|THE MONARCHY AND SCOTLAND
By Alistair McConnachie and first published in a Sovereignty Special Report distributed free with the May 2002 issue.
"The Queen is not the rightful Monarch of Scotland, and Prince Bertrand of Brazil, or the Duke of Bavaria, has a better claim to the Scottish throne than Prince Charles"
It is to live in nostalgia. How far into the past do you want to go to seek 'the legitimate line'?
If you go all the way back into the past, you will find that what you may term 'the legitimate line' was considered by others at the time to be illegitimate. The Stuarts, for example, were not recognised by all the Scottish population.
In any case, the Windsors are the legitimate Monarchs of Scotland by the terms of the Act of Settlement. George III was the first rightful King of Scots by the terms of this Act, which states that the ruling family had to live 3 generations in the country.
"The fifth verse of the National Anthem is anti-Scottish"
The fact is that the anachronistic "Rebellious Scots to crush" verse is not, and never was, part of an official national anthem, because there has never been an official version. Presently, there are four commonly accepted verses.
There are literally scores of fifth verses, as a reading of God Save the Queen: The History and Romance of the Worlds First National Anthem by Percy A. Scholes (London: Oxford University Press, 1954) makes evident. There is even a verse about putting "Yankees in a fix".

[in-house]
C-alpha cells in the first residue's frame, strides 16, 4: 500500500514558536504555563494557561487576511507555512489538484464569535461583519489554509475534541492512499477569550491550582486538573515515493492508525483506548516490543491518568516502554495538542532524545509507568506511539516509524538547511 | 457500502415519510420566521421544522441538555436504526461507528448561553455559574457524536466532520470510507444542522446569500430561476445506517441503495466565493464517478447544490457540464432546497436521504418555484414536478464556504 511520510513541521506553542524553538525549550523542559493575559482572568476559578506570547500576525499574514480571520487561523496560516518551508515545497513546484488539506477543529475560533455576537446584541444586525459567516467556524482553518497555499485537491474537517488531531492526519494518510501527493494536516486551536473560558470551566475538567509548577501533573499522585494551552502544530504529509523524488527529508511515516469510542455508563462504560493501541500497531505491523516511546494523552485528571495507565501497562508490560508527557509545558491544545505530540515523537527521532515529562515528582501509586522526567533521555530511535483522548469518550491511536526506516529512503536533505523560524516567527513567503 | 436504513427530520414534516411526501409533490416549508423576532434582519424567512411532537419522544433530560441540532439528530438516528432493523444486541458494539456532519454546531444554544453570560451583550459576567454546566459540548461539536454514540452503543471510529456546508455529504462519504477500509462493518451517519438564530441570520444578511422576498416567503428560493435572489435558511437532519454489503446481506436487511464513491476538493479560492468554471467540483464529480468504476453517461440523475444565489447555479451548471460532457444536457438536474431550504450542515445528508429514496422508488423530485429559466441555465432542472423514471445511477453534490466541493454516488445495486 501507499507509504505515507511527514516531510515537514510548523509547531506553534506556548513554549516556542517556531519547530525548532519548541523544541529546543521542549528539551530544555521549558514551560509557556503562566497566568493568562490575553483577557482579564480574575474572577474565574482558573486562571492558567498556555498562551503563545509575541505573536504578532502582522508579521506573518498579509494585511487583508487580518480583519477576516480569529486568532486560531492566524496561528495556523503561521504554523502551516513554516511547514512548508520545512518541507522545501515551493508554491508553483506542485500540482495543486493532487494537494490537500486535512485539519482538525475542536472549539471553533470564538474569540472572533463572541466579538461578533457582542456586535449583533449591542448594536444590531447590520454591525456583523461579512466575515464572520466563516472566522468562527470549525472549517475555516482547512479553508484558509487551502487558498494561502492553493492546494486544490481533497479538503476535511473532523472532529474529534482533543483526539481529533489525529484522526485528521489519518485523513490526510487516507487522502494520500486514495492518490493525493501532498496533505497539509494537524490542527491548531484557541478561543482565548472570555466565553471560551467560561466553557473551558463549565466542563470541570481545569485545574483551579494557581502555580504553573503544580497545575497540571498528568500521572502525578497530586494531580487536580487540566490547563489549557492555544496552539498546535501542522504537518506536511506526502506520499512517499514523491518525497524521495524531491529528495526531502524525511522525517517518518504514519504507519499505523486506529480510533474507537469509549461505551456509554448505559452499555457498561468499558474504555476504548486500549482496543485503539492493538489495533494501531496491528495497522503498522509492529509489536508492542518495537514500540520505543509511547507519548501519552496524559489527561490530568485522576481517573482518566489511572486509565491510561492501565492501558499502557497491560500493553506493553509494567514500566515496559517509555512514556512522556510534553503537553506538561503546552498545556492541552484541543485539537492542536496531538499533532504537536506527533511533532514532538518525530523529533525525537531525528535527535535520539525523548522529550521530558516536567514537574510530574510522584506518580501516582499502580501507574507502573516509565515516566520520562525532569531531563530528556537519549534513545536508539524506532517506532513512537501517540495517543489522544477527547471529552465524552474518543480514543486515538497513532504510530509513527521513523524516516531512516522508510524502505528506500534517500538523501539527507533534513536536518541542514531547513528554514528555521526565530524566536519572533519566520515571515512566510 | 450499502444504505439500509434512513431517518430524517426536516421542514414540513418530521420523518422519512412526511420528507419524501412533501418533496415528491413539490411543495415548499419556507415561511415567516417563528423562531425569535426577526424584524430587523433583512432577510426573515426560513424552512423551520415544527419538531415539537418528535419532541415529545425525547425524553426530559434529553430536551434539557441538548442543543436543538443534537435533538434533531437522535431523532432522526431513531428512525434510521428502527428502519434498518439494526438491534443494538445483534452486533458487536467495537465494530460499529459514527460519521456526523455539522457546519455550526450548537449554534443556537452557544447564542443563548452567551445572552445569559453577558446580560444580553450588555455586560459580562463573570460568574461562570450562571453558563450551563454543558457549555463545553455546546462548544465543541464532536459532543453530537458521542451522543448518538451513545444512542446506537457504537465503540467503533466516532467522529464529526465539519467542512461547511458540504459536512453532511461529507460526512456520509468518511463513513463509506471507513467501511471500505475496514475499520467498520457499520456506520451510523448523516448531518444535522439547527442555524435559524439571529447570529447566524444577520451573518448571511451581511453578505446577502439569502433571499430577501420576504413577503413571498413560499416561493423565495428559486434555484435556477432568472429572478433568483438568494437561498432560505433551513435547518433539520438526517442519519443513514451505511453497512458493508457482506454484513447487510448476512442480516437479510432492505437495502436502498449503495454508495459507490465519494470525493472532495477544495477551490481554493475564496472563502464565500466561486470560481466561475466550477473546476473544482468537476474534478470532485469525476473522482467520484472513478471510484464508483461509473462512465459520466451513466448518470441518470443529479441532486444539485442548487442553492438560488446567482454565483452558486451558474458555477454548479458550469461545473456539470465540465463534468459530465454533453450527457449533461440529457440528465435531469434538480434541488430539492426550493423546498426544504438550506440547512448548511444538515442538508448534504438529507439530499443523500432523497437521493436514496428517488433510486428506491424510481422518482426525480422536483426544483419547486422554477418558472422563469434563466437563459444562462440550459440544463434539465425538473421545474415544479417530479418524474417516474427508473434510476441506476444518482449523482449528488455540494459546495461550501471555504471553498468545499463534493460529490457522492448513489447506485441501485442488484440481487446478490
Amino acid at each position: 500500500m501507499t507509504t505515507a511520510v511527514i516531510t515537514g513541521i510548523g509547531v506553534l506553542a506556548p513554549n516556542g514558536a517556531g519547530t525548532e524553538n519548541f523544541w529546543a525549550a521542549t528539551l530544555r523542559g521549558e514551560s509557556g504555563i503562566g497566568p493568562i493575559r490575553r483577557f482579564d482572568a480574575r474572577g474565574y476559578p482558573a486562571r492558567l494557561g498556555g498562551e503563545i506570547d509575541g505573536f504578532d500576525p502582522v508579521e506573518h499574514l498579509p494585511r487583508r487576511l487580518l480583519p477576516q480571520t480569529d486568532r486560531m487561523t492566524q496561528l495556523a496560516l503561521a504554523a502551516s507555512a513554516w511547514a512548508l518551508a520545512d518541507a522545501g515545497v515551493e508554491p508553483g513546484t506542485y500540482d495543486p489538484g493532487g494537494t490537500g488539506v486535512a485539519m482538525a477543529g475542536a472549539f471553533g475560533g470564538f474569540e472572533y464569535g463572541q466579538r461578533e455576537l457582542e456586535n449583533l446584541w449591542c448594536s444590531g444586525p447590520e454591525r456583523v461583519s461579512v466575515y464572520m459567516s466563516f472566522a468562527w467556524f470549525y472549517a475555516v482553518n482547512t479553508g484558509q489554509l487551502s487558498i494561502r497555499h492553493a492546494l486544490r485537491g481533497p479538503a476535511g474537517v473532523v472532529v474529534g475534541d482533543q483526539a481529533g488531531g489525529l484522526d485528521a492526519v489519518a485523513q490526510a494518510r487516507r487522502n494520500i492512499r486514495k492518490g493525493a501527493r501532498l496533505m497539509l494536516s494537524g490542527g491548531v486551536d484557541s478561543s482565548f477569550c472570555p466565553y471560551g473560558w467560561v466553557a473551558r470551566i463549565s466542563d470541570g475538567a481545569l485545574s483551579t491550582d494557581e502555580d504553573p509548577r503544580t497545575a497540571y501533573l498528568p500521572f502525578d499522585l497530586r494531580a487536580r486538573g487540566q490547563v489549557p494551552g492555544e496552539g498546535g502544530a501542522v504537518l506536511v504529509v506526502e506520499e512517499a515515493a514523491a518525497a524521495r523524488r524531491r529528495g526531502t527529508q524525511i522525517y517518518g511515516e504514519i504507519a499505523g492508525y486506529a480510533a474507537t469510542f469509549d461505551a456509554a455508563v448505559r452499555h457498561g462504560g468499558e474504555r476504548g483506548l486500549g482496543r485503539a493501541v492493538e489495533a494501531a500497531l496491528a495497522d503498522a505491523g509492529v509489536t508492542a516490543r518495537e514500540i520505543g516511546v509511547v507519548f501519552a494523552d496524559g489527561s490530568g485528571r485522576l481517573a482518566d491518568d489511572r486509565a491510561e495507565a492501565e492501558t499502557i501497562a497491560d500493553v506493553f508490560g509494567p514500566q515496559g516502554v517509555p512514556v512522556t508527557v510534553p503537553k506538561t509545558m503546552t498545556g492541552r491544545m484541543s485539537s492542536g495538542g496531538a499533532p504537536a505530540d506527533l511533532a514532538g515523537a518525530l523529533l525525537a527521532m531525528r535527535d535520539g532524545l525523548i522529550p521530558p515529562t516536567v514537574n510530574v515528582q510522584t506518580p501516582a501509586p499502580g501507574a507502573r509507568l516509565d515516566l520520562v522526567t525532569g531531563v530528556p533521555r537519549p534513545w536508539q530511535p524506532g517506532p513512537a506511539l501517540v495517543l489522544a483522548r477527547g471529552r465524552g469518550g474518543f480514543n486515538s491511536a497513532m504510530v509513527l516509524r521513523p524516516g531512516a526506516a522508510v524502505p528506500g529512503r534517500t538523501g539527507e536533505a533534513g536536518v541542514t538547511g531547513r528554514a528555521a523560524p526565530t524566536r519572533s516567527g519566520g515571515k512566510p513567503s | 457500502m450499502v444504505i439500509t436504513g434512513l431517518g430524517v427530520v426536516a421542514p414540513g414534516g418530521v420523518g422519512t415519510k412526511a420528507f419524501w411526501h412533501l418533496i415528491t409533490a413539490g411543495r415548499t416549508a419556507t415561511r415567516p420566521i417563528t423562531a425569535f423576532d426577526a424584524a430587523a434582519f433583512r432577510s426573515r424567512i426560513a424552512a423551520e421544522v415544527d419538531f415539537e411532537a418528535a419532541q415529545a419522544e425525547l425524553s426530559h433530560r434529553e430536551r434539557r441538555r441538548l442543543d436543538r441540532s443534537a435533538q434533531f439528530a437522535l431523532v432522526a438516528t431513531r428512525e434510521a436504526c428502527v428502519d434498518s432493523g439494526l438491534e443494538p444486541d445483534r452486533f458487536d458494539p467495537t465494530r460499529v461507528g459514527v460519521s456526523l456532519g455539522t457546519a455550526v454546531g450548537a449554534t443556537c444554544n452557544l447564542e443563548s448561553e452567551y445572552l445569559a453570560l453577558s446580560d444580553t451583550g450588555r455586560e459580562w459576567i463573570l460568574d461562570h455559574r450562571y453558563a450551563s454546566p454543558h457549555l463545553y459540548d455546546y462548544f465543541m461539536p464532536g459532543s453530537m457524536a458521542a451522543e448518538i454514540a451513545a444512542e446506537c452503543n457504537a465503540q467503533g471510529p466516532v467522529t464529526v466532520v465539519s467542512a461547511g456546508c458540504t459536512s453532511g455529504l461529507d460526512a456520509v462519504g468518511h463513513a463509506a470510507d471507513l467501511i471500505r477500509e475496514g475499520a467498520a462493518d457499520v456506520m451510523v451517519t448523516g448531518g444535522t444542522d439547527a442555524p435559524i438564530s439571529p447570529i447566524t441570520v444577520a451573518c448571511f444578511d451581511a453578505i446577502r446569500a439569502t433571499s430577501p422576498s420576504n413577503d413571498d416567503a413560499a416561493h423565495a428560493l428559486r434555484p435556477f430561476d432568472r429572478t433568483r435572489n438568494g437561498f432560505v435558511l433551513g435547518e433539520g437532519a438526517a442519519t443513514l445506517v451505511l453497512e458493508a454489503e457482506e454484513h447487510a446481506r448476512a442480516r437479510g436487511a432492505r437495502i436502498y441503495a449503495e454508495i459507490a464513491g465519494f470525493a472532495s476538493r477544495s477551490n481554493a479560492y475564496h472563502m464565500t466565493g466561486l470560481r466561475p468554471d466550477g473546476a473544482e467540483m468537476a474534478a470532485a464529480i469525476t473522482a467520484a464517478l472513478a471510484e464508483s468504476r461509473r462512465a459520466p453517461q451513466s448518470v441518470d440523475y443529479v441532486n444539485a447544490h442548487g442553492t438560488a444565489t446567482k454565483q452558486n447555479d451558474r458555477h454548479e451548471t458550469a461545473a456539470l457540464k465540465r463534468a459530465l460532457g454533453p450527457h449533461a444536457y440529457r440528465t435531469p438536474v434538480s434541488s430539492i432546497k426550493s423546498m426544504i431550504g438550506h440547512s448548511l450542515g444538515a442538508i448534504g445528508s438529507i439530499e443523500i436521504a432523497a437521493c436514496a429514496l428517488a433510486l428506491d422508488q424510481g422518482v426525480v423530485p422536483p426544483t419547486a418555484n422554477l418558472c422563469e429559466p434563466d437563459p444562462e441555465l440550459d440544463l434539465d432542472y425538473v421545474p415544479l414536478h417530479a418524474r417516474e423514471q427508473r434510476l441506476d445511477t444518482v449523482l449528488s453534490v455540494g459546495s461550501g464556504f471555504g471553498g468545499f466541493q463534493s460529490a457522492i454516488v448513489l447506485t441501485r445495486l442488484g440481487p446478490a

The "Rebellious Scots" verse, therefore, is not "the fifth verse", rather it is "a" verse - one of many. Moreover, it is a verse last sung, if at all, in the eighteenth century. It was probably not written by the person who wrote the first verse, nor even the person who added the second and third.
In any case, the phrase "rebellious" Scots is a clear reference to the Jacobites. Thus the sentiment, if uttered, would have been approved by many Scots, including the entire Church of Scotland, who were likewise against what they considered to be the threatening Catholicism of the Stuarts.
There has never been an official version of the National Anthem, and Buckingham Palace has never approved any version, believing the words evolve by accepted tradition rather than official decree.
Anyone who imagines this was, or is, "the fifth verse", or an "official" verse, of today's National Anthem, and quotes, prints, or sings it as such, is just plain wrong.
Today, the anthem has four commonly accepted verses, the fourth of which was added by William Hickson in the nineteenth century and reads: Nor on this land alone/But, be Gods mercy's known/From shore to shore/Lord make the nations see/That men should brothers be/And form one family/The wide world o'er
Even these sentiments do not appeal to everyone. When sung at a ceremony for Birmingham's female Lord Mayor in May 1996, the fifth line was considered to marginalise women and was changed to "That all should united be".
In 1999 I issued a challenge, in the letters pages of The Herald for anybody to show me printed evidence in a programme from an official function anywhere in the world, in the last 250 years, which proved that this "rebellious Scots" verse had been sung. I'm still waiting, and I don't expect to be surprised anytime soon.
Footnote, added Thursday 26 April 2012:
After spending considerable time checking various sources and authorities, including speaking with people associated with the Church, we sent the following letter to The Scotsman on the evening of 14 April. Disappointingly, and quite extraordinarily, it was not published.